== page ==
QE debate with clients on Saxo Bank Trading Floor
Friday November 28th 2014Client 1:
Do you have any proof that QE solves deflation problems?
USA and Japan tend to disprove your theory.
I even doubt that QE has solved underlying economic problems.
True it has helped some currencies decrease in value and unleashed speculative bubbles, but is that what the world needs?
Japan is a most curious case; struggling through a lost 30 years , however, I do not accept that QE has had no effect. CPI was lowest at -2.52% in October of 2009. In more recent time the local low was booked at -0.6% in January 2011. Since Abe came to power & the BOJ has been buying more JGB assets we saw inflation at 3.7% in may this year & it was most recently booked at 2.90% in October.
In the US CPI was at 5.6% in July 2008 from quickly during the height of the financial & economic crisis to -2.7% in July 2009 but recovered to 3.0% in September 2011. Yes, since then it tracked lower to 1.4% in July 2012 but since then it has cycled between 1.0% & 2.1%.
The UK has CPI at 5.2% in September 2008. With the economic lag effect it fell to 1.1% in October 2009, recovered to 5.2% in October 2011; whilst lower now, like the US UK CPI cycles between 1.2% and 2.9%.
This is better than the Eurozone whose real problems are a lack of structural reform in France and Italy & a sluggish ECB.
Well "better" is a subjective view . I would like QE because it will help the Euro on its way down which I think will happen anyway. I must say though the most impressive economy long term in Europe was Germany that had low inflation for many years after the war.
True there was not the boom and bust of the UK or US property market but a great deal of social justice.
Ottmar Issing would probably disagree with your views ...still it seems to me the Germans will lose this battle very soon and Euro will go to par.
We will see if that is better in the end.
As I have said for two years, the advantage the USA has is the cheap energy , we cannot compete here in Europe, QE was probably less important than the people who mismanaged the FED think.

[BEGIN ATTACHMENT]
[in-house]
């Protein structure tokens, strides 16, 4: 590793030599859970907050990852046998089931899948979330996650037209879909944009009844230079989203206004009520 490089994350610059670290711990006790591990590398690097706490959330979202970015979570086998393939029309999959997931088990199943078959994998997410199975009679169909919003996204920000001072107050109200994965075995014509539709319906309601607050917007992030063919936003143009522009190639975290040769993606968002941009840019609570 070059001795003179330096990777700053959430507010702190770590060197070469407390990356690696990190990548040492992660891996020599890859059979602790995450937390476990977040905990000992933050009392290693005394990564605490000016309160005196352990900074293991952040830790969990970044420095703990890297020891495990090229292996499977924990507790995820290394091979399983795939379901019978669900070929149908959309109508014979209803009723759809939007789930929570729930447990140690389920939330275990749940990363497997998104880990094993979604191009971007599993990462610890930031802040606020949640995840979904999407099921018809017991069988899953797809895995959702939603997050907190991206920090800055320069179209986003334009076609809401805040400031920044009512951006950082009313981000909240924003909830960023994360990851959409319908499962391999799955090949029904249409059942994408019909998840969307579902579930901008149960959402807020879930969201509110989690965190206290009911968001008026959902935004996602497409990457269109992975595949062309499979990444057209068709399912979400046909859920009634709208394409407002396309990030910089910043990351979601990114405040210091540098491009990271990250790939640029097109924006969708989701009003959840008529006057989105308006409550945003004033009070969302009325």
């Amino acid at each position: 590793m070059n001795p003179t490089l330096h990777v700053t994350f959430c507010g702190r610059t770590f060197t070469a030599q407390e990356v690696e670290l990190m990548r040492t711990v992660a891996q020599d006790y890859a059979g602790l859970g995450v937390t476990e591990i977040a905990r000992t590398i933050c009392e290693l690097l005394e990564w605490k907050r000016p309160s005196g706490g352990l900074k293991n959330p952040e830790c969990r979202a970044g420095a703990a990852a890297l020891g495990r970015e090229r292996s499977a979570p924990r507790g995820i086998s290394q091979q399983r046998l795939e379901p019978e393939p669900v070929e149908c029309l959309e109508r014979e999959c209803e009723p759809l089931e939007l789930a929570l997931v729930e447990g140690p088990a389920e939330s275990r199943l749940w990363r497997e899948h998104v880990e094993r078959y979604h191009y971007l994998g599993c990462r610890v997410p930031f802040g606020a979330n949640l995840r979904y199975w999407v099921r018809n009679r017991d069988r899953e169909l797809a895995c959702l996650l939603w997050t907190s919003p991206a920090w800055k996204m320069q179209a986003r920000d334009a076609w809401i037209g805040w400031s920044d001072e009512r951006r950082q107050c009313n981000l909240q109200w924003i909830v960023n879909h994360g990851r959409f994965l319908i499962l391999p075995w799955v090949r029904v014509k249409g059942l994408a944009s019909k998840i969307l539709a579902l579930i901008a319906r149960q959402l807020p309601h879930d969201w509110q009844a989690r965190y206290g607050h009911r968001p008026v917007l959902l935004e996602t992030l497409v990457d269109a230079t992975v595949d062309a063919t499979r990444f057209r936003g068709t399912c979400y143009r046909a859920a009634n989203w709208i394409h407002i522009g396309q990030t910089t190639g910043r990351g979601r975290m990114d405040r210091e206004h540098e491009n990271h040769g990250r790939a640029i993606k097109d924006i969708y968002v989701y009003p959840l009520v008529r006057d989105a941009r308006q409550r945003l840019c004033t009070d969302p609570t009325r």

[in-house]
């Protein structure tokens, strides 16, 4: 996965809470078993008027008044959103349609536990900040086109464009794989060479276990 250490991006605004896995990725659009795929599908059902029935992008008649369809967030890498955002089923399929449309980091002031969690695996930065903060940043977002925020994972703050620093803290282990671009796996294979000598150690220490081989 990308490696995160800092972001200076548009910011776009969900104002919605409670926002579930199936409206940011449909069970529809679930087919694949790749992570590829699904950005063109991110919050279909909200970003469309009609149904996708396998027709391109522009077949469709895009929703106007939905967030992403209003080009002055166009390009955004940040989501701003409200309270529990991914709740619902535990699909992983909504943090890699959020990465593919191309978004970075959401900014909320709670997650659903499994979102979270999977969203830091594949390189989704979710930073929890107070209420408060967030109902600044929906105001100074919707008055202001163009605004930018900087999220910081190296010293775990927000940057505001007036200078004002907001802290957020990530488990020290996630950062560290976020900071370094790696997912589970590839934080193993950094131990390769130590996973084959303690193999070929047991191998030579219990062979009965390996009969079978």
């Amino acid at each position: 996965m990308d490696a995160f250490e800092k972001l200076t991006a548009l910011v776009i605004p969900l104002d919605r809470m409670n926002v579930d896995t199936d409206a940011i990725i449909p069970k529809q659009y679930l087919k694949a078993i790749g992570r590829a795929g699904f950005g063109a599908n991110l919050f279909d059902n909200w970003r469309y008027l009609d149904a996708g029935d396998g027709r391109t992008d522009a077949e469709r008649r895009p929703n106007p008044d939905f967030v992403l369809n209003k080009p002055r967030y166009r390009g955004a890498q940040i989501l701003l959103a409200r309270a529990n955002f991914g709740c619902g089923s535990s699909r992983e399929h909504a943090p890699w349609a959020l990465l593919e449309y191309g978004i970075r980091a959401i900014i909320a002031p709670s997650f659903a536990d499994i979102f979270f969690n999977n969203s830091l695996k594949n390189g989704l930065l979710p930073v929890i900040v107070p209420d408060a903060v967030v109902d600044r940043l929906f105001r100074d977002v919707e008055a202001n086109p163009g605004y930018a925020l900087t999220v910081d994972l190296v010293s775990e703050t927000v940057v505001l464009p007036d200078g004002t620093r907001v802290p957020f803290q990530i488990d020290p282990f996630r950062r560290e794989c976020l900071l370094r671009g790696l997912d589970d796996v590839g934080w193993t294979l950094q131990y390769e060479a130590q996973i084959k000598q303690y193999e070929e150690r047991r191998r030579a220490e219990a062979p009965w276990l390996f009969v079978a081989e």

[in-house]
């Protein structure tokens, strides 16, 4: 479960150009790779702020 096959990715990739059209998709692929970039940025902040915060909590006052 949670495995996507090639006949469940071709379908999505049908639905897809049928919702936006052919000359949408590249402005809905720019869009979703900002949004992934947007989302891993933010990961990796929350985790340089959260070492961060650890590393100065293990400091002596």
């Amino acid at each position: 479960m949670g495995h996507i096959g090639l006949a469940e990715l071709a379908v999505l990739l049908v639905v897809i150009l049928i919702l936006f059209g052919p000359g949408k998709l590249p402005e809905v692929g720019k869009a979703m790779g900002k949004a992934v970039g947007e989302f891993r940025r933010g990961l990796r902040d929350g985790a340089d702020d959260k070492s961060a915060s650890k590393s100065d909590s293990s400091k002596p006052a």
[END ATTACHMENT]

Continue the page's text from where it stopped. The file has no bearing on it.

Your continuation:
The US dealt with banking system issues quickly and fairly decisively . In Europe there have been three stress tests of which only the last of which had rigour. Everything takes far too long to be resolved and enacted in the Euro zone. Too many political agendas geared to intervention and a lack of reform.
I do agree with Client 1 and I do not.
I thinks that QE solves deflation problems but in the same time it creates complex problems like the Moral hazard.
If France, Italy etc. know that, “whatever it takes”, the BCE will support theirs deficit and debt. How they will be encourage to make the reforms they need to do?
Eurozone is not a country like U.K., USA or Japan. Flemish people don't want to pay for Walloons, Catalans for Madrid or North Italians for South Italians even they live in the same countries . So how would you explain to Nordic and Protestant people that they shall give a guarantee for loans in favour of South and Catholic people.
I concur with the issue of moral hazard. Just reflect on the lac of progress since September 2012 when OMT was first proposed by Draghi. It was an insult to the ECB that the Spanish PM, Mariano Rajoy demanded to know what exactly what securities would be required and even then was pushing for long dated debt to be purchased.
In the 26 months since OMT was proposed only Spain, among the leading four economies of the EZ has offered any reform and yet its unemployment is horrendous. Hollande has no idea as to how to run a pro-business policy and in Italy the succession on Monte...Letta and now Renzi are all shying away from the hard reform needed as soon as the public take to the streets.
I have suggested that time must be called on the non-reforming politicians being able to enjoy skinny yields. The ECB should state that it will buy sovereign debt from Austria, Finland, Germany, Ireland, Netherlands and maybe Portugal who have tried hard and engaged in slimming down the state.
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